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Container Gardens

containerBarbara is famous for her container gardens. Come browse through containers she has already made or bring your own containers. Give us a couple of days, and we'll be happy to put plants in them for you at no extra charge.

Here are some of Barbara’s helpful hints if you want to do your own container garden:

Anything that can hold soil and water can be a container. Clay pots are the most popular, however when filled can be quite heavy. If you live in a windy area this is great, however clay is porous, so if you aren’t good about watering, clay is not a good choice for you.  

There are also plastic and foam pots. These are lighter than clay, come in all shapes and sizes, and are not porous; so do not dry out as quickly. If you “forget” to water, go with a plastic or foam pot. Many plastic pots look like they are clay so you can get the best of both aesthetic and ease. hanging pot

If you want your pot to hang, there are also a variety of options. Hanging baskets come in wood, plastic, and wire. Wire baskets must be lined with sphagnum moss (available by the foot or in a bag at Frerichs) before they can be filled with soil. Wire baskets also tend to dry out quickly.

Remember, anything that can hold soil and plants can be a container—old watering cans, wagons, you name it!

Soil Mixes:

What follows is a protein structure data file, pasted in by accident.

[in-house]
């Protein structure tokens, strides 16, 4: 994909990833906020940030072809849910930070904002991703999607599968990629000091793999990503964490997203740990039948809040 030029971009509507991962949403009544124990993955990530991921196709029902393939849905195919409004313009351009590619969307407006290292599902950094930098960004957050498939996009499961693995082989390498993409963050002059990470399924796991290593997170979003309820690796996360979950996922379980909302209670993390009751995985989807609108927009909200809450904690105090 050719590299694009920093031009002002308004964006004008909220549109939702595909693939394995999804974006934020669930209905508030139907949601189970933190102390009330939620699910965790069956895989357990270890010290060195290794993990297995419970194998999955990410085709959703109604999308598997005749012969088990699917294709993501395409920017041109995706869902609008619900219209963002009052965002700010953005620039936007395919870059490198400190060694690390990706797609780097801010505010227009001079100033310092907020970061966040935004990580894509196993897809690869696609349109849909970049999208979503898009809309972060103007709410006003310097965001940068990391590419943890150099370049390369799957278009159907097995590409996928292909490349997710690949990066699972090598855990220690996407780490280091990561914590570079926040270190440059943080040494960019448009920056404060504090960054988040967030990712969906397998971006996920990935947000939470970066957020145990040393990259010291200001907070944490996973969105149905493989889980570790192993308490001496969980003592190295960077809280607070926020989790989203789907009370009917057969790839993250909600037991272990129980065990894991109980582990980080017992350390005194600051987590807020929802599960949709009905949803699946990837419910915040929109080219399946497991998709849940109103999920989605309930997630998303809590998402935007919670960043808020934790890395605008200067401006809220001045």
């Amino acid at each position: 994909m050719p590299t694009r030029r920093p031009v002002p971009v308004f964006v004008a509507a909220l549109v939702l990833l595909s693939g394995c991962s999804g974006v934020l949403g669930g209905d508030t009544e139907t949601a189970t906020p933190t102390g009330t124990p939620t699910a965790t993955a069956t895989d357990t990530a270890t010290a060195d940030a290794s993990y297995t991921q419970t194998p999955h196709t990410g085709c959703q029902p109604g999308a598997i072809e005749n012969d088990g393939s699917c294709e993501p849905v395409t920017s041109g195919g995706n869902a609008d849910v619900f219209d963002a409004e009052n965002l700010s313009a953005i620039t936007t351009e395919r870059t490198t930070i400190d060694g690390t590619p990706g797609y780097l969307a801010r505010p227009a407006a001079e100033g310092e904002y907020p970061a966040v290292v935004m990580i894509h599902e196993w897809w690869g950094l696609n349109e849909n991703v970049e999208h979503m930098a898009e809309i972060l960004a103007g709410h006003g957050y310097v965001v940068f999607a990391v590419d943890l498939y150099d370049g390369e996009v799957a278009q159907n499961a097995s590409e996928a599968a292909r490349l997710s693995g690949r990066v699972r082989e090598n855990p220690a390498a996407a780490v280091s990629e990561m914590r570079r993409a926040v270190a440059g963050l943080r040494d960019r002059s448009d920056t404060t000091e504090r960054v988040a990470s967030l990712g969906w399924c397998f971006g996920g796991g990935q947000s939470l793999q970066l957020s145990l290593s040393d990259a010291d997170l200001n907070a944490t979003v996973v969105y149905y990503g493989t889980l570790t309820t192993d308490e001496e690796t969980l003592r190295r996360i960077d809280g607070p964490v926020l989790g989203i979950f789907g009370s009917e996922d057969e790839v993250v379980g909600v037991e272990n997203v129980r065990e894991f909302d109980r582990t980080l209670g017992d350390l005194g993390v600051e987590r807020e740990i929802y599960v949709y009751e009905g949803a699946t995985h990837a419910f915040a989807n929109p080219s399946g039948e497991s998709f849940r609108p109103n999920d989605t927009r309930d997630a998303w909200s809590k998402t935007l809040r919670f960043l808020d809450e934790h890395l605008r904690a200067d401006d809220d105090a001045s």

Soil for container gardens must have good aeration and drain well while retaining enough water for good growth. Usually these are called “soil less mixes.” Containers should be filled to within one inch of the top with soil.
Container gardens tend to dry out quickly. While the frequency of watering depends on the type of plants and their location, we recommend checking them daily.
All container gardens planted at Frerichs contain Osmocote, a time-release fertilizer. We recommend using this so you don’t have to remember to fertilize. Osmocote is available at the cash register. 

As always, deadheading and cutting back the plants allow for better overall growth. We know it hurts to cut off flowers, but really, it helps the plant!

  • Combine flowering plants with foliage plants in a ratio of 3 flowering plants to 1 foliage plant.

  • Plants should be twice as tall as the container.

  • Most important: Use your imagination and have fun!

A few mixes that usually do well:

Mostly Shade
Coleus & Impatiens or Double Impatiens
Double Begonias, Coleus & Double Impatiens
Fuchsia & Ivy or Mint
Sun/Partial Shade
Verbena, Ivy Geranium & Angelonia
Lobelia, Petunia & Calibrachoa
Bidens & Scaevola
Petunia, Marigold & Diamond Frost
Nasturtiums & Verbena
Osteospermum, Ivy Geranium, Tradescantia
Sun Coleus, Marigold & Lysimachia
Pot of Tea:
Lemon Thyme, Lemon Verbena, Lemon Balm, Gold Edged Thyme, Peppermint, Spearmint
Cooks Garden:
Basil, Thyme, Oregano, Chives, Parsley
Chef's Garden
Common Thyme, Gold Edged Thyme, Golden Sage, French Tarragon, Parsley, Rosemary, Green Sage
Children's Garden
Oregano, Dill, Chives, Thyme, Green Sage, Peppermint, Rosemary
Fragrance Garden
Lavender, Spearmint, Lemon Balm, Gold Edged Thyme, Peppermint, Lemon Thyme, Lemon Verbena